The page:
In New York some gent has or-
ganized a "League for Sensible
Clothing." He has issued a call
for men of great moral courage
who will go hatless, coatless and
vestless in the summer months.
* , *
If that takes moral courage,
the college student must be the
bravest men extant.
And while we're on the subject
of college students let's all give a
loud hee-haw to the foreigner who
said recently, after a visit to the
United States, that we have the
rarest animals in the world in our
zoos. In our zoos, did you get that?
fn Ceylon an ordinance has been
passed to compel all elephants to
wear head and tail lights. In the
dark, says the news item, the huge
beasts cannot be seen and the mo-
torists run into them.
They ought to make the mo-
torists go home and sleep it
off,) that's what.
A Havana barber, say another
item, shaves his customers in
slightly more than a minute. He
uses two razors-one in each hand
--and finishes the job in four
strokes. .
* * *
That sounds more like a riot
or a revolution.
According to Popular Mechanics
magazine, it has been discovered
that a person traveling in an up-
per berth travels sixteen inches
further than a person in a lower,
owing to the are of the earth.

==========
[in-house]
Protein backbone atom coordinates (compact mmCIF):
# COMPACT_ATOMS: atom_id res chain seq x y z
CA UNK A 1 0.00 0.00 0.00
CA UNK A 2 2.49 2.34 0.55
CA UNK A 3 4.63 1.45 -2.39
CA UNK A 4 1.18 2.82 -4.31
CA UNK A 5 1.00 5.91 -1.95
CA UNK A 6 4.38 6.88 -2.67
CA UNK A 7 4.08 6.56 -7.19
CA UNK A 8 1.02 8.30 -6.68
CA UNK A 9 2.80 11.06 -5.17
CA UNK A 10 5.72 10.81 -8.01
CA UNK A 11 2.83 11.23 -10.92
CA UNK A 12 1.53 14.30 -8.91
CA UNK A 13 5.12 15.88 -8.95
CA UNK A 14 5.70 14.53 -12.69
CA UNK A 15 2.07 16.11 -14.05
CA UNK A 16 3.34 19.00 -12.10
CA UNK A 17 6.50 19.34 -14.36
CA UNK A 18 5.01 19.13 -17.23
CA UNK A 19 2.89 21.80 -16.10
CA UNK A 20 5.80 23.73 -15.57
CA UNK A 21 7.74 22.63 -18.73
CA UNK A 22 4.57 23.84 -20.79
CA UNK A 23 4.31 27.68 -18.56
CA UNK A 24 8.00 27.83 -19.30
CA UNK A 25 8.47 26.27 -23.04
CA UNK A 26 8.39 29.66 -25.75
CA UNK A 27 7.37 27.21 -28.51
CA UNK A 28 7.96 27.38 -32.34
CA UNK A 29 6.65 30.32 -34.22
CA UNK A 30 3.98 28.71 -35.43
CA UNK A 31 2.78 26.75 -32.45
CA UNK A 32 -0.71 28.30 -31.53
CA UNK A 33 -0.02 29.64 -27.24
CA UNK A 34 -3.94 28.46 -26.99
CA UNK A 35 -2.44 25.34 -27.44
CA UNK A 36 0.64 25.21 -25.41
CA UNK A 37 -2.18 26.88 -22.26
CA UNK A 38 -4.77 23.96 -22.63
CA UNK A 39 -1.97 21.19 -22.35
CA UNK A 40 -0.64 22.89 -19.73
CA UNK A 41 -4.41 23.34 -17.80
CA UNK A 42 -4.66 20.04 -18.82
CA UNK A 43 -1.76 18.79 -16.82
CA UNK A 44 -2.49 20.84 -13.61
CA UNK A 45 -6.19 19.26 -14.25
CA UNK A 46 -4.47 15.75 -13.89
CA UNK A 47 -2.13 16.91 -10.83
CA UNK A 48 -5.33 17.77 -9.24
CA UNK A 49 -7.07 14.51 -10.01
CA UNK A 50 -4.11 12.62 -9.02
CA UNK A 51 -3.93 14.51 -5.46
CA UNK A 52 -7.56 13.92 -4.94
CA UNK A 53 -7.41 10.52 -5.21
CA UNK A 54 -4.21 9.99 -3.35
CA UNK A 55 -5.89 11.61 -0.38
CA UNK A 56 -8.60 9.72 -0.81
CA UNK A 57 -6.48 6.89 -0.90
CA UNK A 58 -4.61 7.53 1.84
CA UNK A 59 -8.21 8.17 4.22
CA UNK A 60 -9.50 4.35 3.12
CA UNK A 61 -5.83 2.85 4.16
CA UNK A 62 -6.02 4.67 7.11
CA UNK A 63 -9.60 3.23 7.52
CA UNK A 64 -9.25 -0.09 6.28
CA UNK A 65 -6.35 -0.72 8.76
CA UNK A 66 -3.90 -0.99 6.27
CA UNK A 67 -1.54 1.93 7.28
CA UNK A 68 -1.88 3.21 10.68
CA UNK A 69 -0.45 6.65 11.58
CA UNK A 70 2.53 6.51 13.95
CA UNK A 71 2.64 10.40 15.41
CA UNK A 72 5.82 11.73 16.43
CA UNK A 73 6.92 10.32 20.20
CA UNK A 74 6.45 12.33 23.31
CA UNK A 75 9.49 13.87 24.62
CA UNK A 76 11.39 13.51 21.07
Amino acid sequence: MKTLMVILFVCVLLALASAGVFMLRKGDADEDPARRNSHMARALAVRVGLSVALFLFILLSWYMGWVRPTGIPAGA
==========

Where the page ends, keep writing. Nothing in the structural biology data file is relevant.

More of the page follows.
It's getting to be a pretty
state of affairs when D and E
students-who feel like run-
ning from the Dean anyway-
have to get permission to do
* * *0

Music And Drama
TONIGHT: Comedy Club pre-
sents Clemence Dane's
"Granite," in the new League
Theater, beginning at 8:15;
curtain at :30 I
Any one who has examined the
original May Festival program and
compared it with the recently is- I
sued revised program-the Sunday I
Special Page carried it-will prob-
ably remember mixed feelings of
pleasure and pain. Which is not
to say that the original scheme
was bad. It had one good feature,
among others of pleasant but not
significant value, the Mozart Sym-
phony in E fiat, in the fifth con-
cert. The new schedule omits this
and replaces it with Rimsky-Kor-
sakoff's "Scheherazade," a delight-
ful thing but much' too much a
musical commoner to appear
among the dignitaries of the May
Festival. And too, the Stock Con-
certo in the fifth concert is dis-
placed and Norman Lockwood's
Suite "Odysseus" is represented in
the fourth. The Stock number
was well worth hearing, even if the
Lockwood is more so because of its
local interest.
But this matter of programs is
a fiery subject. The concert ar-
ranger is faced by problems the
public knows nothing about-and
yet inevitably his arrangements
represent his personality, which is
a story in itself. But equally in-
evitably, his concerts are fitted for
I a particular type of audience.
The May Festival is one of the
few great musical events in this
country if for no other reason than
that it is an immense money-
maker and draws huge crowds and
splendid artists. But then, too, it
is for the enjoyment of that
ubiquitous individual "the towns-
man," many of whom come from
Jackson, Detroit, Ypsilanti and the
various way stations. These towns-
people pay the money; the Univer-
sity puts on the programs. And an
honest effort is made to sell tickets
to students. But because the Fes-
tival occurs in Ann Arbor is log-
ically no reason for giving it the
accolade of merit as a series of